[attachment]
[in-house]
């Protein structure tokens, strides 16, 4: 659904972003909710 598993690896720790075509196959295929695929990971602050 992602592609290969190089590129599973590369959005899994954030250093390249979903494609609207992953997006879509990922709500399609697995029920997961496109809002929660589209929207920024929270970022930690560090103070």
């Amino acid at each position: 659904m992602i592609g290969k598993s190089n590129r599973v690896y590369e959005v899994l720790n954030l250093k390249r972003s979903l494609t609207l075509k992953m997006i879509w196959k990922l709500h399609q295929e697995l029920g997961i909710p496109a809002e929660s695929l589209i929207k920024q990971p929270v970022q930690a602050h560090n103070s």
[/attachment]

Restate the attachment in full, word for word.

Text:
[in-house]
């Protein structure tokens, strides 16, 4: 659904972003909710 598993690896720790075509196959295929695929990971602050 992602592609290969190089590129599973590369959005899994954030250093390249979903494609609207992953997006879509990922709500399609697995029920997961496109809002929660589209929207920024929270970022930690560090103070």
């Amino acid at each position: 659904m992602i592609g290969k598993s190089n590129r599973v690896y590369e959005v899994l720790n954030l250093k390249r972003s979903l494609t609207l075509k992953m997006i879509w196959k990922l709500h399609q295929e697995l029920g997961i909710p496109a809002e929660s695929l589209i929207k920024q990971p929270v970022q930690a602050h560090n103070s």